A recurring theme emerged in Thursday's debate over a proposed sales tax referendum to pay for new commuter rail, buses and roads in Hillsborough County: distrust in government.
Commissioner Al Higginbotham played that card repeatedly in a debate before roughly 100 residents of Sun City Center.
"When's the last time you entered a contract with government and they honored the terms?" Higginbotham asked in one form or another repeatedly.
Audience members took his cue, peppering his fellow commissioner and transit tax advocate, Mark Sharpe with questions along the same tack.
"I'll believe it when I see it," said resident Uta Kuhn, to assertions that the tax will be spent as planned and the rail system won't encounter costly overruns.
Sharpe attempted to assure the audience that the proposal has undergone careful analysis. Financial projections have been vetted by groups that have lead other transit initiatives around the country. Those behind the effort here have taken pains to ensure they won't have to come back to voters for more money in the future, he said.
Sharpe said spending on the transit part in particular will be overseen by each government in Hillsborough County, HART and a citizen committee of accounting and transit experts.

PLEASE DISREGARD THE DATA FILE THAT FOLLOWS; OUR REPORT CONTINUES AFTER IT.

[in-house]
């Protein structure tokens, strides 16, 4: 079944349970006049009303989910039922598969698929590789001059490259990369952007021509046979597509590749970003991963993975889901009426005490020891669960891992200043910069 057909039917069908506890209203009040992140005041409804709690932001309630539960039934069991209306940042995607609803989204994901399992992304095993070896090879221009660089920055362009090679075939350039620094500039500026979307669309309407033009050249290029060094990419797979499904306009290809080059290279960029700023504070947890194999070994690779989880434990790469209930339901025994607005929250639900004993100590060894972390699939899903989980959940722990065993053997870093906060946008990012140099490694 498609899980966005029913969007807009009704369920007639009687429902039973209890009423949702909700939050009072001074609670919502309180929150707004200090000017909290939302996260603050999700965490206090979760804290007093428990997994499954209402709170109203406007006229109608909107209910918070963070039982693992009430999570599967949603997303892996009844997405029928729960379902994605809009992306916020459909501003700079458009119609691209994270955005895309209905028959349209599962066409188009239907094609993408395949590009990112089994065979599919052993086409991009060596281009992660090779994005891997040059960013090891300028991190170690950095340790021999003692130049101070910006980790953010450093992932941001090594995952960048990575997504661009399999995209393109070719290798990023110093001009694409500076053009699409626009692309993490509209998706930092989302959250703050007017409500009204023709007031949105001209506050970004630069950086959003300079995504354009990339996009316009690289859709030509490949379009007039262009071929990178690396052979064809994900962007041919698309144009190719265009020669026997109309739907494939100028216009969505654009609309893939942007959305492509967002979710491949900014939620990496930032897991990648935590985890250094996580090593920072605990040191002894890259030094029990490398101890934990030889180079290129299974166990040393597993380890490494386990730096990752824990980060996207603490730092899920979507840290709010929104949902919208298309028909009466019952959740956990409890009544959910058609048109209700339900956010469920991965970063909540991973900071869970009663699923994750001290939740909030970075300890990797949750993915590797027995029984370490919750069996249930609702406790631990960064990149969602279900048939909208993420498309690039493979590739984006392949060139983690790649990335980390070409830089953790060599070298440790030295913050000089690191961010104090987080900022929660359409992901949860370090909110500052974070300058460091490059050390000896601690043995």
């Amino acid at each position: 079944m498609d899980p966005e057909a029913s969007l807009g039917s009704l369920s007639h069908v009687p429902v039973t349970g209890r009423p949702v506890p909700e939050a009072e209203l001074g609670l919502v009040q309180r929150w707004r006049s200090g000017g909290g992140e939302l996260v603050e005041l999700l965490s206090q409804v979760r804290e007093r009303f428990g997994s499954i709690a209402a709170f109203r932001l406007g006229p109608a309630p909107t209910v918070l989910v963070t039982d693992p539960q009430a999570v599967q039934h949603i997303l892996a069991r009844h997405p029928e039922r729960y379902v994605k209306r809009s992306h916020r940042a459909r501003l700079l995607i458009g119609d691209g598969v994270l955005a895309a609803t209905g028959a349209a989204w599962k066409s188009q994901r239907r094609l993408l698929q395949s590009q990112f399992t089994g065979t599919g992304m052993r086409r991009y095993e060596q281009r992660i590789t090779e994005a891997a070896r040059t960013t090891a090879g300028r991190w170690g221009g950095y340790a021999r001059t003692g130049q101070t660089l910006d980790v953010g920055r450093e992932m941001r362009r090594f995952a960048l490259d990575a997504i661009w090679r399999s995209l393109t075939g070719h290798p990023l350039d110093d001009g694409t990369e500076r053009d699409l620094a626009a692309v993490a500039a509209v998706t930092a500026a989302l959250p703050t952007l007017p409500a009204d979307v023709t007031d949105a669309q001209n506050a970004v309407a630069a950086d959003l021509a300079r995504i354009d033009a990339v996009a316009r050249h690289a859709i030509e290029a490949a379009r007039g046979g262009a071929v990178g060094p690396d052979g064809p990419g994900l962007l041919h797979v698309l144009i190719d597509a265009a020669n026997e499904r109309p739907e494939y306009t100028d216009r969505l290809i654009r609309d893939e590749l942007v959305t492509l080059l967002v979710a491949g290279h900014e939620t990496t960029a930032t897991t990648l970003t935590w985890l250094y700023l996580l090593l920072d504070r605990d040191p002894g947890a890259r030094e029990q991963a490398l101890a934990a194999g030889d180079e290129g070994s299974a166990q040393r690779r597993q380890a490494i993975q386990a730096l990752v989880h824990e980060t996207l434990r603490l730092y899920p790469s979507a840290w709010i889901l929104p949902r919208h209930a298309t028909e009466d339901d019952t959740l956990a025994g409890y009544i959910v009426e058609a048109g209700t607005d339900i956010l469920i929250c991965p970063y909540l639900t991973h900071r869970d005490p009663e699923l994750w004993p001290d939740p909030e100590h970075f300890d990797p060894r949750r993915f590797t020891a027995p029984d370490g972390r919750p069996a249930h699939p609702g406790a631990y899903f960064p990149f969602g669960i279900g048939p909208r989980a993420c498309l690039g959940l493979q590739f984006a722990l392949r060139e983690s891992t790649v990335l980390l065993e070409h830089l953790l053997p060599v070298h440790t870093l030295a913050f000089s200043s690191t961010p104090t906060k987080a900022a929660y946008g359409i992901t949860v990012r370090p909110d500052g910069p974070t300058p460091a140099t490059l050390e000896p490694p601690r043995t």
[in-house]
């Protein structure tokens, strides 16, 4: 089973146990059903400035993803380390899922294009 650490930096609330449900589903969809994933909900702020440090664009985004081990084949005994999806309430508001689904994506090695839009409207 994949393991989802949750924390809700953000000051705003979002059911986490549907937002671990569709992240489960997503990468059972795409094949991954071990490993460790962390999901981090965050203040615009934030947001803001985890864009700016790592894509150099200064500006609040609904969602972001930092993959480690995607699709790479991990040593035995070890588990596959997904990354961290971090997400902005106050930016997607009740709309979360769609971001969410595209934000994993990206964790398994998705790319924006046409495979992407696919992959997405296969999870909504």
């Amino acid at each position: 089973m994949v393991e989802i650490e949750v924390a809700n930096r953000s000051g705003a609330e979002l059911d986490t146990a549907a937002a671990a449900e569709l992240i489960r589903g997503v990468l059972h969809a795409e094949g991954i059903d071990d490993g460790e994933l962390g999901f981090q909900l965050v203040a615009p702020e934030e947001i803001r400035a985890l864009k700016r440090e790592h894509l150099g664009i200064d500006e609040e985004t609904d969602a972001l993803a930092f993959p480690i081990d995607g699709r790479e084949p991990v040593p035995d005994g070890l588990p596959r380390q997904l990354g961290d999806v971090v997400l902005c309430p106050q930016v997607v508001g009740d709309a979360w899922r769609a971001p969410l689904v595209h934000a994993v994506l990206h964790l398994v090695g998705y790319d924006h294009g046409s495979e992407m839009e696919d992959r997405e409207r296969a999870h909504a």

"I realize distrust of government is at an all time high," Sharpe said. "Do you just throw up your hands and say you're not even going to try?"
The County Commission is poised to approve ballot language for the transit initiative next month. It will ask voters in November if they support raising the sales tax by a penny to pay for a new commuter rail system, a doubling of the county's bus fleet and various road projects.
Higginbotham argued Thursday that advocates have downplayed the significance of the tax increase, emphasizing the trivial sounding penny increase but not its cumulative effect. He repeatedly noted that the proposed increase is a 14 percent hike to the sales tax (from a current 7 cents), which would be the highest rate in the state and take up to $200 million annually out of the local economy.
Based on questions from a dozen or so speakers, Higginbotham addressed a sympathetic crowd. But there was opposition.
Resident Bill Hodges said many people actually want to see improvements to the county's transportation network.
"We hear, 'No, no, no — don't trust the government,' " he said. "Well, tell me what the plan is."
Bill Varian can be reached at (813) 226-3387 or firstname.lastname@example.org.